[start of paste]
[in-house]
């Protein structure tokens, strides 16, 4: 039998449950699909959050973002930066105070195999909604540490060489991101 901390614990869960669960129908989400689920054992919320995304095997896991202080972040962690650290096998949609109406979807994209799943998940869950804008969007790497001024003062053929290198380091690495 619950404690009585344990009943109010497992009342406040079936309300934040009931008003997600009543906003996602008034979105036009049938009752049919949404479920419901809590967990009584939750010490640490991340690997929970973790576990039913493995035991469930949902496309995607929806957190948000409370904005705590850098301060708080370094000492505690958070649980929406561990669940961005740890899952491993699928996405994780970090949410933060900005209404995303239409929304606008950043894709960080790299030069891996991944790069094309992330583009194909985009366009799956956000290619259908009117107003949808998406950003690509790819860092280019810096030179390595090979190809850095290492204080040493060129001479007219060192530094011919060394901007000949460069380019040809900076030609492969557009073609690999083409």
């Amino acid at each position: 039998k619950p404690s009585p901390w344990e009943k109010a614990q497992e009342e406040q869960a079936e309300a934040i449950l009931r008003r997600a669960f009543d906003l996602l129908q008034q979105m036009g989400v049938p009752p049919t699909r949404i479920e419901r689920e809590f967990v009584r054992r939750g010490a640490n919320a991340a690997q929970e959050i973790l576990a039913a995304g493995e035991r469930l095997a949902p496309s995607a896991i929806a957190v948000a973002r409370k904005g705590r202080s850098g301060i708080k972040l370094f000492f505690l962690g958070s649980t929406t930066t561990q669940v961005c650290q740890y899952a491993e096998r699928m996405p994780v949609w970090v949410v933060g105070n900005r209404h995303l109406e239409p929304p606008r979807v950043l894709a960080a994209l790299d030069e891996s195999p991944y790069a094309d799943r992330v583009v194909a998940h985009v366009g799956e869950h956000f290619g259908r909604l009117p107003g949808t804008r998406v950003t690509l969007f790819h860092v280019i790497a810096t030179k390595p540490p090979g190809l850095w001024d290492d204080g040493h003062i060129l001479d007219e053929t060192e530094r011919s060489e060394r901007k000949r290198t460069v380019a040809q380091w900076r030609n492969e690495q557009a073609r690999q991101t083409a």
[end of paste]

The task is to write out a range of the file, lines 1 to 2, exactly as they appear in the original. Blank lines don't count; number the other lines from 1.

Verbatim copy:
[in-house]
């Protein structure tokens, strides 16, 4: 039998449950699909959050973002930066105070195999909604540490060489991101 901390614990869960669960129908989400689920054992919320995304095997896991202080972040962690650290096998949609109406979807994209799943998940869950804008969007790497001024003062053929290198380091690495 619950404690009585344990009943109010497992009342406040079936309300934040009931008003997600009543906003996602008034979105036009049938009752049919949404479920419901809590967990009584939750010490640490991340690997929970973790576990039913493995035991469930949902496309995607929806957190948000409370904005705590850098301060708080370094000492505690958070649980929406561990669940961005740890899952491993699928996405994780970090949410933060900005209404995303239409929304606008950043894709960080790299030069891996991944790069094309992330583009194909985009366009799956956000290619259908009117107003949808998406950003690509790819860092280019810096030179390595090979190809850095290492204080040493060129001479007219060192530094011919060394901007000949460069380019040809900076030609492969557009073609690999083409």